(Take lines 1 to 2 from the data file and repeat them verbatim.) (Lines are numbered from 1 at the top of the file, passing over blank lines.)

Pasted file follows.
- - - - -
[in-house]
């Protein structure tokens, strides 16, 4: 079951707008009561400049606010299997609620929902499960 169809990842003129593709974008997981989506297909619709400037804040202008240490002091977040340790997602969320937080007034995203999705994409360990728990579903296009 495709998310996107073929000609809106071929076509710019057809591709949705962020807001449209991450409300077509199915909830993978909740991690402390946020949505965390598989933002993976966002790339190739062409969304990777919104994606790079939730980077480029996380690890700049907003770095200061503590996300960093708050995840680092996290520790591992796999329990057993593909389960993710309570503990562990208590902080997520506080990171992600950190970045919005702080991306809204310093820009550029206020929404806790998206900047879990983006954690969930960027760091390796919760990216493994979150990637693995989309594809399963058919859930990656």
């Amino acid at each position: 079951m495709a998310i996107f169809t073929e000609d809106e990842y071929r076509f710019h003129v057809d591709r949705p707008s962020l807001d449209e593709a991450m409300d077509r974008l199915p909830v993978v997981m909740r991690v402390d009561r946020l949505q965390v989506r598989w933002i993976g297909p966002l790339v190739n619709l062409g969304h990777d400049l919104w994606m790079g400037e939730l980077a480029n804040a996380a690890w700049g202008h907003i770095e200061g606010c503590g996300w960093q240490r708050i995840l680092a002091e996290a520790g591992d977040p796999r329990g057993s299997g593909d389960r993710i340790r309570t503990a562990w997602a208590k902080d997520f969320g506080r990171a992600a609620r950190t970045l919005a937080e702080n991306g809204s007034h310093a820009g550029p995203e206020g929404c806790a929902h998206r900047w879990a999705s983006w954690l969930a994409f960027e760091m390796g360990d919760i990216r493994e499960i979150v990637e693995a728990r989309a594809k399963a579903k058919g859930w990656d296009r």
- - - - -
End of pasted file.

[in-house]
């Protein structure tokens, strides 16, 4: 079951707008009561400049606010299997609620929902499960 169809990842003129593709974008997981989506297909619709400037804040202008240490002091977040340790997602969320937080007034995203999705994409360990728990579903296009 495709998310996107073929000609809106071929076509710019057809591709949705962020807001449209991450409300077509199915909830993978909740991690402390946020949505965390598989933002993976966002790339190739062409969304990777919104994606790079939730980077480029996380690890700049907003770095200061503590996300960093708050995840680092996290520790591992796999329990057993593909389960993710309570503990562990208590902080997520506080990171992600950190970045919005702080991306809204310093820009550029206020929404806790998206900047879990983006954690969930960027760091390796919760990216493994979150990637693995989309594809399963058919859930990656």